Hello 3-Day Weekends!

Kathy Rapp Audacious Ideas, Benefits, Change, Change Management, Compensation/Cash Money, Corporate America, Culture, Current Affairs, Diversity, Driving Productivity, Employee Engagement, employee experience, Engagement and Satisfaction, Good HR, HR, Onboarding, Performance

If you’ve been in the workforce for 20+ years, you probably grew up thinking working longer hours meant you were more productive, or helped you advance your career. I spent many years arriving at and leaving an office in darkness.

Microsoft has put a bit of data behind the fact longer hours do not equate to higher productivity (or happiness).

In case you missed the buzz, Microsoft “introduced a program this summer in Japan called the “Work Life Choice Challenge,” which shut down its offices every Friday in August and gave all employees an extra day off each week.

The results were promising: While the amount of time spent at work was cut dramatically, productivity – measured by sales per employee – went up by almost 40% compared to the same period the previous year”.

Microsoft also encouraged shorter meetings and less time spent on email. YES!

Further results:

  • Employees need “diversified work styles” (number of days/week, remote work, flexible schedules, etc.)
  • Microsoft’s program was effective in identifying those diverse work styles
  • The program motivated people to work more efficiently
  • There were challenges depending on the department employees worked in
  • Not all managers/employees understand how to work with diverse work styles
  • Some felt it was an inconvenience to customers and those employees in customer support roles

Culturally, Japan has struggled with overworking people – and even have a term for it: Karoshi, which means death by overwork from stress-induced illnesses or severe depression.

The U.S. doesn’t quite have that extreme culture; however, we are routinely made fun of by our European peers who know how to “holiday” much better than we do!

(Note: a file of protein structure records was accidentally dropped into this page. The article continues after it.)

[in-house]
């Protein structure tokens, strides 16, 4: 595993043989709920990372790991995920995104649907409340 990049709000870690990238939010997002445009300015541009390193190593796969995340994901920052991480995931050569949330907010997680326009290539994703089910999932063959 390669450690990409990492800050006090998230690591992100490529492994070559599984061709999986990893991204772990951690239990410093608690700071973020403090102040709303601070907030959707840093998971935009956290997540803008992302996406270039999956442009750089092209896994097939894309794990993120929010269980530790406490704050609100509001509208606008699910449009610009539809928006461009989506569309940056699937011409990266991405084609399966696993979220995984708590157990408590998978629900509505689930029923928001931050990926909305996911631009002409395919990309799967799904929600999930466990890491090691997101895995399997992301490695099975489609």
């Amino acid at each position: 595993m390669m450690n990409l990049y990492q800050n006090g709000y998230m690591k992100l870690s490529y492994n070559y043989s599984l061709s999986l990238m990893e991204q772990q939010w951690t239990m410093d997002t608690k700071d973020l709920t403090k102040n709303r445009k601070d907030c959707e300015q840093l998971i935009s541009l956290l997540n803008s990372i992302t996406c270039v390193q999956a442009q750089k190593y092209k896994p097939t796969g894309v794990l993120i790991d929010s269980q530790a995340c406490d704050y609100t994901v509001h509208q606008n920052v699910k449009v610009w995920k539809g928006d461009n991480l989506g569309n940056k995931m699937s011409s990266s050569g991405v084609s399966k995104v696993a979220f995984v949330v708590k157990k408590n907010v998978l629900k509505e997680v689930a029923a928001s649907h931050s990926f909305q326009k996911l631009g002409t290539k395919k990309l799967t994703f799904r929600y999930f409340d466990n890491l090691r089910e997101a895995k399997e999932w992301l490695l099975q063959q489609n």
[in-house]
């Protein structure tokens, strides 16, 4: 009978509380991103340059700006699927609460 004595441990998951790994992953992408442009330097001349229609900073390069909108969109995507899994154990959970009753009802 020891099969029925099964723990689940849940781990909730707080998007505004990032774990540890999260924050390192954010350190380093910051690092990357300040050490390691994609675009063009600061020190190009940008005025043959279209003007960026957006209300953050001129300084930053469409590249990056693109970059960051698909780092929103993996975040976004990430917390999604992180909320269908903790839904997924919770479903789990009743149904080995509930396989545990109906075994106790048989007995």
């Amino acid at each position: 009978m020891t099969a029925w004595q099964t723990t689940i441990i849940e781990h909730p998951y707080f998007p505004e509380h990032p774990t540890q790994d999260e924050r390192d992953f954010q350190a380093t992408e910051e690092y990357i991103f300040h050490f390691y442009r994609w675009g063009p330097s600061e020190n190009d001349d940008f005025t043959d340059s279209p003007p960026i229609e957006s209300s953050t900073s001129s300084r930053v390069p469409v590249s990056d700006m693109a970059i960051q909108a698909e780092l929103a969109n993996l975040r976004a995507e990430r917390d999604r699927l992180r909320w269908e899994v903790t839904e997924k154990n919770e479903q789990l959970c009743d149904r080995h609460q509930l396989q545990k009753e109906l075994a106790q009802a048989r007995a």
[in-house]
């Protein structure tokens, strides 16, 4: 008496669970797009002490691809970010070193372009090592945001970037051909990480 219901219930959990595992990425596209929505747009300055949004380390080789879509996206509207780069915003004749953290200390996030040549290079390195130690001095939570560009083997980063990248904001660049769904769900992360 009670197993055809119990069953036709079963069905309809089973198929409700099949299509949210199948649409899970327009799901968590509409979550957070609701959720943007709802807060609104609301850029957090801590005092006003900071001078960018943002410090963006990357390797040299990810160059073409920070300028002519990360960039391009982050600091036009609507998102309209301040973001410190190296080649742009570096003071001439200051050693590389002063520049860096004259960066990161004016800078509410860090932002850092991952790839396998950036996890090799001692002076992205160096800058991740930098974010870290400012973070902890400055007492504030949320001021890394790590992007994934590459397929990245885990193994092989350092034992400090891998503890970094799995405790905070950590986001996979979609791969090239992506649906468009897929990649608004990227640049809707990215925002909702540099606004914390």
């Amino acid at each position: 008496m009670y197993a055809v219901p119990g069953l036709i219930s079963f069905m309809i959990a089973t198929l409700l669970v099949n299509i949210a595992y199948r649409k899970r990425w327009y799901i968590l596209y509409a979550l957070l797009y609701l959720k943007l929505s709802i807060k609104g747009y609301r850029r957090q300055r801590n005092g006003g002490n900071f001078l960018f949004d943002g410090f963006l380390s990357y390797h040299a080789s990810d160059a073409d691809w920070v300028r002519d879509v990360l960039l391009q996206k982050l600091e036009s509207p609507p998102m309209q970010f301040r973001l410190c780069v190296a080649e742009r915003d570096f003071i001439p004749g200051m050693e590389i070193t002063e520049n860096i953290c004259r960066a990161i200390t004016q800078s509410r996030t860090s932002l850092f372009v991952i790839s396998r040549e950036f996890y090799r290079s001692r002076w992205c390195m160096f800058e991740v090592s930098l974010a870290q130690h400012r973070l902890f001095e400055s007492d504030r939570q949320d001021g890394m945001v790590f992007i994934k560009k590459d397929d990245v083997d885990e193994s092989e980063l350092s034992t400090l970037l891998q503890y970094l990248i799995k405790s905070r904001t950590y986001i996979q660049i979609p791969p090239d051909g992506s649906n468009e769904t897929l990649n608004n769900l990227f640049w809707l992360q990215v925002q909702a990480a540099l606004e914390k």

SHRM put out a report in June saying, “15% of more than 2,700 American companies surveyed now offer a four-day work week option to employees, up from 12% in 2017”. While that’s progress, I’m guessing most of us won’t be able to provide that option as a common practice.

But what if we could do more to promote “work style personalization” as a talent strategy?

I believe work style personalization will soon be the price of admission for companies looking to attract and retain top talent and scarce skills.

Think of it as the new stock options/sign-on/perk-of-the-month – but with real staying power and results. It’s being able to truly personalize how, when and where you work in addition to what total rewards are most important to you. Need to retain older workers? Need to attract diversity? Want a more agile workforce? Boom! It’s possible with personalization.

I know I’d trade out company paid life, dental, vision insurance, tenure awards, LTD, STD, EAPs, paid parking, free snacks, outplacement services, etc. for a four-day work week!

Oh, and the HR metrics are easy – are you equivalently or more productive?

Personalization is a talent strategy we need to explore. It makes a ton more sense than the extremes of burning people out or the hot new trend of dopamine fasting <insert massive eye roll>!